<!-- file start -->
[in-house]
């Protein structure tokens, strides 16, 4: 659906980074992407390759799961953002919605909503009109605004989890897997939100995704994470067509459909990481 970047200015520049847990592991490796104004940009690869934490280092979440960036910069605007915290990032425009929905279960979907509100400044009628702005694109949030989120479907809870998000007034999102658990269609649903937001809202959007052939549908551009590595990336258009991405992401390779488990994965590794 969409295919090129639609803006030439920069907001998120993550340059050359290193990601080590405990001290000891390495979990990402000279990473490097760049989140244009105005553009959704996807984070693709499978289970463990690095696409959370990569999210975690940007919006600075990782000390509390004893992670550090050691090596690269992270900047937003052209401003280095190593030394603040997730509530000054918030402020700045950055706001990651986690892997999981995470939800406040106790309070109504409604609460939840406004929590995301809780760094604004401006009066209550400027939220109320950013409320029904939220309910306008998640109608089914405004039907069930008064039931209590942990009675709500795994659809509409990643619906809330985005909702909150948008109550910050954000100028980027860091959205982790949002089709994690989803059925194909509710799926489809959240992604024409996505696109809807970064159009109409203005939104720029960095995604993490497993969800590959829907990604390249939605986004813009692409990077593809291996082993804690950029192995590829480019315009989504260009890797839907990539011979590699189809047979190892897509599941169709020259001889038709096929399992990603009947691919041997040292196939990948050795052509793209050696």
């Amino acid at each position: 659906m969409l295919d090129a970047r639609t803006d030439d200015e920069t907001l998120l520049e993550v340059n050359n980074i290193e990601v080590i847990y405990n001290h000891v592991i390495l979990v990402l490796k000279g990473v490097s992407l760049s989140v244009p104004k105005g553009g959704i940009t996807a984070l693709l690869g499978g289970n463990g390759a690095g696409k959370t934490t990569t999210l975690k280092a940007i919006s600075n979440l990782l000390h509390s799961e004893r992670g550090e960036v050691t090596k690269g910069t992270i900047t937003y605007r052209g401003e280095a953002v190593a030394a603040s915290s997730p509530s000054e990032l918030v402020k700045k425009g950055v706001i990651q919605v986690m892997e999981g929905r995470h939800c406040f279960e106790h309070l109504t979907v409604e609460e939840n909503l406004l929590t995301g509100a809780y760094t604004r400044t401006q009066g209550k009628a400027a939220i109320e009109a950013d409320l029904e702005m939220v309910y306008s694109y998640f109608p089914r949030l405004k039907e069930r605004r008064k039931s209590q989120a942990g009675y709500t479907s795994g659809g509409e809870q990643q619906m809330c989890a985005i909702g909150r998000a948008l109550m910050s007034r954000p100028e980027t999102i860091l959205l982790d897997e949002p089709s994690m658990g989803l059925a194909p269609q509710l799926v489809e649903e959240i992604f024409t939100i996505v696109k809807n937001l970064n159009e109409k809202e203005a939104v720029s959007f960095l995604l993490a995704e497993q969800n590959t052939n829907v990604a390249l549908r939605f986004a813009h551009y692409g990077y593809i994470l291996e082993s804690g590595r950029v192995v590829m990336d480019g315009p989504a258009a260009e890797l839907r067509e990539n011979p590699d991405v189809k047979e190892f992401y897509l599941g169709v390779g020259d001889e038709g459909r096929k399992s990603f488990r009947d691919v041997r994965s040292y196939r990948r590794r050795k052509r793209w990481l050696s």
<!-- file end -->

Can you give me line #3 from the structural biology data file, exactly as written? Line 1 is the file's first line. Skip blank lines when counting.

């Amino acid at each position: 659906m969409l295919d090129a970047r639609t803006d030439d200015e920069t907001l998120l520049e993550v340059n050359n980074i290193e990601v080590i847990y405990n001290h000891v592991i390495l979990v990402l490796k000279g990473v490097s992407l760049s989140v244009p104004k105005g553009g959704i940009t996807a984070l693709l690869g499978g289970n463990g390759a690095g696409k959370t934490t990569t999210l975690k280092a940007i919006s600075n979440l990782l000390h509390s799961e004893r992670g550090e960036v050691t090596k690269g910069t992270i900047t937003y605007r052209g401003e280095a953002v190593a030394a603040s915290s997730p509530s000054e990032l918030v402020k700045k425009g950055v706001i990651q919605v986690m892997e999981g929905r995470h939800c406040f279960e106790h309070l109504t979907v409604e609460e939840n909503l406004l929590t995301g509100a809780y760094t604004r400044t401006q009066g209550k009628a400027a939220i109320e009109a950013d409320l029904e702005m939220v309910y306008s694109y998640f109608p089914r949030l405004k039907e069930r605004r008064k039931s209590q989120a942990g009675y709500t479907s795994g659809g509409e809870q990643q619906m809330c989890a985005i909702g909150r998000a948008l109550m910050s007034r954000p100028e980027t999102i860091l959205l982790d897997e949002p089709s994690m658990g989803l059925a194909p269609q509710l799926v489809e649903e959240i992604f024409t939100i996505v696109k809807n937001l970064n159009e109409k809202e203005a939104v720029s959007f960095l995604l993490a995704e497993q969800n590959t052939n829907v990604a390249l549908r939605f986004a813009h551009y692409g990077y593809i994470l291996e082993s804690g590595r950029v192995v590829m990336d480019g315009p989504a258009a260009e890797l839907r067509e990539n011979p590699d991405v189809k047979e190892f992401y897509l599941g169709v390779g020259d001889e038709g459909r096929k399992s990603f488990r009947d691919v041997r994965s040292y196939r990948r590794r050795k052509r793209w990481l050696s």